Conventional incremental deterministic approach ruled by guidelines of the Petroleum Resources Management System (PRMS-SPE/WPC/AAPG/SPEE) and the Securities Exchange Commission framework is quite restrictive to book for proved reserves of a field in an early development phase or few years of production history; in addition, 2P and 3P estimations are closely linked to current geological interpretation, and are not flexible to account for the whole uncertainties inherent to project at that level of maturity.
A new probabilistic approach has been proposed to provide consistency and confidence to conventional 1P, 2P and 3P deterministic estimations in recent gas condensate fields. The incorporation of strong descriptive statistics concepts in traditional probabilistic volumetric models, such as central limit theorem, dependency between model inputs (Bayes’ theorem), aggregation of volumes, as well as, the use of the standard error of mean, have given consistency to volumetric model outputs. These probabilistic calculations, adjusted to SEC definitions for proved reserves, and SPE standards, for 2P and 3P reserves categories, as well as, contingent resources, allows dealing with uncertainty inherent to a new field on development phase.
Shale asset property consolidation, fractional acquisition of proven properties, and outright company acquisitions generate a growing demand for technical-economic appraisal support. Proven concept plays, attractive to larger oil and gas companies and investment firms, often have large amounts of geology and geophysical data, but may have limited production histories in as many as 100 wells within the regional play. Acquirers must address data management needs, secureaccess to experienced shale professionals, and meet timeconstraints to review, interpret, understand, and value the opportunity. The acquirer must validate the seller’s technical work and assessments, gather additional supporting technical data, develop an economic model from decline curve analyses (including CAPEX and OPEX insights), establish relevant transaction benchmarks, and qualitatively evaluate the operator’s capabilities.
Key components of the appraisal and valuation effort include setting technical and business metric thresholds, organizing key professionals’ work product and interactions, managing data inventory, validating existing analyses, filling in missing data with insights from analog plays, and consolidating results into actionable recommendations. The results of the appraisal and valuation exercise includes an itemization of positives, negatives, and residual uncertainties that the acquirer must incorporate into their portfolio evaluation process and estimate the value created, if the acquisition is consummated. This paper uses a recent successful acquisition to illustrate a workflow that compresses the time required to screen and evaluate a shale play acquisition in the US.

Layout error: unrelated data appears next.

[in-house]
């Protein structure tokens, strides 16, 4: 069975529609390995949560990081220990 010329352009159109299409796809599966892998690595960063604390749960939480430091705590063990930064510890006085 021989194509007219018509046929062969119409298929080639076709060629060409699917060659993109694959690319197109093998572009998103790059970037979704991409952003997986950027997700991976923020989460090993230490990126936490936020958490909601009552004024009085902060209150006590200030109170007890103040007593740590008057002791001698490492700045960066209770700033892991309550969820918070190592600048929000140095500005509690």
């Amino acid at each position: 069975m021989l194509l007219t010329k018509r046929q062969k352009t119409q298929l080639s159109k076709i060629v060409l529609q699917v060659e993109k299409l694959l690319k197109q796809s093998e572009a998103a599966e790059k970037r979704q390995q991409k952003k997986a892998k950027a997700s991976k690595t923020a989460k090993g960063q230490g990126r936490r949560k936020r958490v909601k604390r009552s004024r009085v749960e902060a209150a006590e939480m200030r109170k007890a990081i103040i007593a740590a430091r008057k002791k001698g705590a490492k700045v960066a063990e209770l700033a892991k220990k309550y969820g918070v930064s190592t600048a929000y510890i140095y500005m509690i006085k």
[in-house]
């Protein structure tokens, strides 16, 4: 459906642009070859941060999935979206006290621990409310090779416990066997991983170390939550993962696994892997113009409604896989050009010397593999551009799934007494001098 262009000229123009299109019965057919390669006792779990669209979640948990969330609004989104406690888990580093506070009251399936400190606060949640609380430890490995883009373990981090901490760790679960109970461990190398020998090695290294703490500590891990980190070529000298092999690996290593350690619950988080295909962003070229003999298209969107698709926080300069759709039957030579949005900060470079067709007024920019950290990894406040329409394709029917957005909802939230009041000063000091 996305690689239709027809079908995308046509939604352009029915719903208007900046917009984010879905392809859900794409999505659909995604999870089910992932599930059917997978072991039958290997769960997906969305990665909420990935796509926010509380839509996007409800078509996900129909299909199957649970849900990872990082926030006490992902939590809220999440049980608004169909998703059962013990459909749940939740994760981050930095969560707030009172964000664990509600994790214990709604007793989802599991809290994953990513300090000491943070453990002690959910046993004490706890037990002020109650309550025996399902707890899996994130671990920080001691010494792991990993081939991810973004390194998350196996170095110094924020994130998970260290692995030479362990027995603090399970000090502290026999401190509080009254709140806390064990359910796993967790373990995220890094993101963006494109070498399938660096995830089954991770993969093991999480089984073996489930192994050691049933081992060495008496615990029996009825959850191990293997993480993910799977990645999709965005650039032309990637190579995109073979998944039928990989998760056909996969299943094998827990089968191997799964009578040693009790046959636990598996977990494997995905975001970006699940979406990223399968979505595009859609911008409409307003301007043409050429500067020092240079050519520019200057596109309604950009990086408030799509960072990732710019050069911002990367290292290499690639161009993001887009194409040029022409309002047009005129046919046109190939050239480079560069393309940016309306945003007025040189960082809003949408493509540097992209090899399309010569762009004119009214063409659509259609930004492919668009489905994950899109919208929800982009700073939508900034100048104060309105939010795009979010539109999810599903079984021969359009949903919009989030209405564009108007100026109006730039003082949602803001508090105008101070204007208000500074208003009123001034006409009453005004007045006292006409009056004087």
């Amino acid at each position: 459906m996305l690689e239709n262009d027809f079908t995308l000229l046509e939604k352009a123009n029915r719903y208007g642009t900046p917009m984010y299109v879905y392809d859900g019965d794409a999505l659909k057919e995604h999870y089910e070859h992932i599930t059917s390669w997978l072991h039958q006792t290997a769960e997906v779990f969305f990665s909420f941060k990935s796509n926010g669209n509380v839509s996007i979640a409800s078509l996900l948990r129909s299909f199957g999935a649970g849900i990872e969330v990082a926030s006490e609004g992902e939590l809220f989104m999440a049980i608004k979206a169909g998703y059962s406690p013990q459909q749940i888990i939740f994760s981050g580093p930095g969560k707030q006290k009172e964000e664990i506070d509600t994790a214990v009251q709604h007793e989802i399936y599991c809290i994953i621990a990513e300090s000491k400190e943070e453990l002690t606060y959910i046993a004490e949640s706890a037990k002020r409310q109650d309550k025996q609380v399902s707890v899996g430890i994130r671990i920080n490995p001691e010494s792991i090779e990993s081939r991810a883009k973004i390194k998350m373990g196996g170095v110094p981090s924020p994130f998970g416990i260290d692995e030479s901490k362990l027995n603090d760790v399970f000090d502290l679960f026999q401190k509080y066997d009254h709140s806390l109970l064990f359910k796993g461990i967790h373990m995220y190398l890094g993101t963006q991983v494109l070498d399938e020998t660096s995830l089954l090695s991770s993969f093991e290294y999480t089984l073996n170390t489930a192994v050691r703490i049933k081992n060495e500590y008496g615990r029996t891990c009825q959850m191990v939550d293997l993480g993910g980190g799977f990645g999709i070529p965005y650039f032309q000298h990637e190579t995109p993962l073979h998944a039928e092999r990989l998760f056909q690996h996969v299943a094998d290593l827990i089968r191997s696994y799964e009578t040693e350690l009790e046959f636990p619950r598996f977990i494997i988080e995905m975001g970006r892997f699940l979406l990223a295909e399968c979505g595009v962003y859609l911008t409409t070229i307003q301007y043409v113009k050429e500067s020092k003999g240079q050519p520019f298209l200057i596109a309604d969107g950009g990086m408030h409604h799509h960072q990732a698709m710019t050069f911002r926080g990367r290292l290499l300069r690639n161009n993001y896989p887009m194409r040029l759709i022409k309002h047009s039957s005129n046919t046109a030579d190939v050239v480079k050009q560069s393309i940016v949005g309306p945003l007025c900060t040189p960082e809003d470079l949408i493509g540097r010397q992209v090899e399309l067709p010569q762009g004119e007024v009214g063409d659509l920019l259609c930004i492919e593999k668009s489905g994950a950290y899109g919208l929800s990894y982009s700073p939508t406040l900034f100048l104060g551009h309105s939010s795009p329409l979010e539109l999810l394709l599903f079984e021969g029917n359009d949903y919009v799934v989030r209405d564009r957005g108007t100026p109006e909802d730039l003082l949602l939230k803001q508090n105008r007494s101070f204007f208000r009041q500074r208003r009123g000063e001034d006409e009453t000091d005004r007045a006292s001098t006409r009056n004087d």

There is little commonality of fiscal incentives in the oil and gas sector. This is demonstrated in the North Sea, where rapidly changing market fundamentals had led to a range of fiscal measures aiming to incentivize the sector. Until very recently, rising cost of development against the backdrop of a maturing basin made the North Sea a less attractive place to invest in. Renewed interest in the North Sea seen in the last 5 years has been a direct result of the UK and Norwegian governments engaging with the stakeholders and introducing new policies which have the right incentives to extend basin life. However, in the UKCS, some would argue that these changes have come too late and investment and production levels have been already damaged. A brief review of the challenges in each country, the impact of fiscal incentives and to what extent they have been successful will form the main part of this paper.